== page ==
Honourable senators, I think that when we look into this bill, be very mindful that it doesn’t prevent somebody from believing what he or she believes in their true moral and religious commitment. It doesn’t impose anything on anyone. It leaves anyone to choose whoever, whatever in which direction the person wants to organize his or her life.

I think this therapy, which has been scientifically disproved — that nobody can come forward and establish that it is effective. Not only that, but it is damaging to the physical integrity of a person. We are at the point where we need to prohibit that. Tis bill seeks to prohibit the advertising of, and to prohibit any kind of benefit for the practice of it.

Honourable senators, I commend this bill to your attention. I hope another senator will carry the debate on this. Let’s keep the debate continuing. You might see what we have lived in the previous Parliament. I introduced a bill to recognize Aboriginal languages, and it took three years for the government to come forward with a bill that we were so proud to adopt last June. I hope this bill will find its way into the government’s agenda. I hope the government will come forward with a bill and we will have a template to evaluate and study it with this proposal I am sharing with you today.

This is the Senate at its best, honourable senators, because we act in a way to open evolution, direction, in the full respect of any Canadian beliefs. I think that this bill, honourable senators, should be carried on among you. That’s more or less my gift to you in terms of human rights, and I hope that you will be proud to continue that debate and to study any private member’s bill that senators table. It’s the way that Canada evolves, and that is the power that you have. You have the power in your hands to help this great country evolve in the right direction. Thank you, honourable senators.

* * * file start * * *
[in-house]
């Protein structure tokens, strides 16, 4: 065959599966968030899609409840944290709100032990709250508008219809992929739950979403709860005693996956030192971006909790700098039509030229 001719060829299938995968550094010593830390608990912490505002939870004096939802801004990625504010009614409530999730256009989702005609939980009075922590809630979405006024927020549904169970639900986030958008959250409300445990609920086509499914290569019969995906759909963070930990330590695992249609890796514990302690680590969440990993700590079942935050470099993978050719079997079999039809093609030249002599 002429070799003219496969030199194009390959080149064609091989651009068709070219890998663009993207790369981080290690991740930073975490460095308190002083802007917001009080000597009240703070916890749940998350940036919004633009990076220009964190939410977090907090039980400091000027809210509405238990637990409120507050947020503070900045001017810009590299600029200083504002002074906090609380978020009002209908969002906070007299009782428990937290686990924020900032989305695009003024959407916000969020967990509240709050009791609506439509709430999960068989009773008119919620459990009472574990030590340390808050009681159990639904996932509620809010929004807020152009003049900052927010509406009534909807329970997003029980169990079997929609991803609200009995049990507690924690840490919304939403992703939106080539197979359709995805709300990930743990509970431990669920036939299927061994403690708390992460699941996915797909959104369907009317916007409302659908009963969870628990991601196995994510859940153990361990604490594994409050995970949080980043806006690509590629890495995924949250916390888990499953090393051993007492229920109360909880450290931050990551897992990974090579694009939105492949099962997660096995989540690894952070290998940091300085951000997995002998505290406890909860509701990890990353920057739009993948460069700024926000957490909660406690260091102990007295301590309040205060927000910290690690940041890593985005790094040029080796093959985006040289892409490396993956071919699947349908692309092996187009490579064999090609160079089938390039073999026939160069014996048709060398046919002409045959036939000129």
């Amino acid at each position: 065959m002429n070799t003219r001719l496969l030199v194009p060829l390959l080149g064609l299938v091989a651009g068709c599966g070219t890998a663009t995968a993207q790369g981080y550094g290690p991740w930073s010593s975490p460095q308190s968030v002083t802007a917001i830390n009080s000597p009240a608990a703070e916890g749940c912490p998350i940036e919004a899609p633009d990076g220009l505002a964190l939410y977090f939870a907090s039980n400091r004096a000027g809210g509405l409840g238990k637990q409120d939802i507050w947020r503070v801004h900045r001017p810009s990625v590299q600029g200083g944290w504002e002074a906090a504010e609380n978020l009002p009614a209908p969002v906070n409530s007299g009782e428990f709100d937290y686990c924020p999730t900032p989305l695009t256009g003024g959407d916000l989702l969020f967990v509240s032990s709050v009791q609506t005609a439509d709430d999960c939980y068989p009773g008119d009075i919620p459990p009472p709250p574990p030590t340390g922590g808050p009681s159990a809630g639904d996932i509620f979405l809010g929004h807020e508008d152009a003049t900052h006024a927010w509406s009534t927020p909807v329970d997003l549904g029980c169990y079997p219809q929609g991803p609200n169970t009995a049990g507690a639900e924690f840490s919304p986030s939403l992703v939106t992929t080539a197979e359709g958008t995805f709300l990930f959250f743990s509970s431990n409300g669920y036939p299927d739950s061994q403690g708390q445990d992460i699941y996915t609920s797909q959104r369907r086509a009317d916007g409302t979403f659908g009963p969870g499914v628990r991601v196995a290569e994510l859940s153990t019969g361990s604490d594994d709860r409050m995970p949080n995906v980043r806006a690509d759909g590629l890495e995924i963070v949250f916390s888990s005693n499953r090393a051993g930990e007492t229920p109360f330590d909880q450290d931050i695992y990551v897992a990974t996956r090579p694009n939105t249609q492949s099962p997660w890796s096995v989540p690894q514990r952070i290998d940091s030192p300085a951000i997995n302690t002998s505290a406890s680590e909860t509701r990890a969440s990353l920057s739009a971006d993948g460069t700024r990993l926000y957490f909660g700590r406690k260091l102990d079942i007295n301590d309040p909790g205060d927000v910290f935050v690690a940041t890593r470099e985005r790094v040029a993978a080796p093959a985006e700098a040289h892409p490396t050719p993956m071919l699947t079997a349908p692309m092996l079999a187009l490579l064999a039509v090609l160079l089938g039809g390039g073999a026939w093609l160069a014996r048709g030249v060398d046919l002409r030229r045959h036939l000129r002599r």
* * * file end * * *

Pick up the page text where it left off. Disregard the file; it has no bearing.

Hon. Senators: Hear, hear.

[Translation]

Hon. René Cormier: Would the honourable senator take a question?

Senator Joyal: Yes, if there is enough time.

The Hon. the Speaker pro tempore: Yes.

Senator Joyal: Yes, Senator Cormier.

Senator Cormier: Honourable colleague, thank you for this bill, which once again shows your great concern, great interest, and great sensitivity when it comes to human rights. I first want to thank you for introducing this important bill, and I can assure you that you can count on me to continue this work.

My question concerns the ambit and scope of this bill. I told you that you would not be retired when you leave this chamber and so I will take the opportunity, since you are here, to ask you a question. This bill concerns people under the age of 18. We recognize that, in Canadian society, these people may be more vulnerable than others before they reach the age of majority. While young people are part of this vulnerable population, other groups in society are just as vulnerable, for example, people with mental health issues or those in a position of dependency because of their psychological or emotional state.

In your opinion, senator, during our work on this bill — and I ask this question without knowing all the potential repercussions in the context of the Criminal Code — should we think about extending this bill to those more vulnerable populations I just mentioned?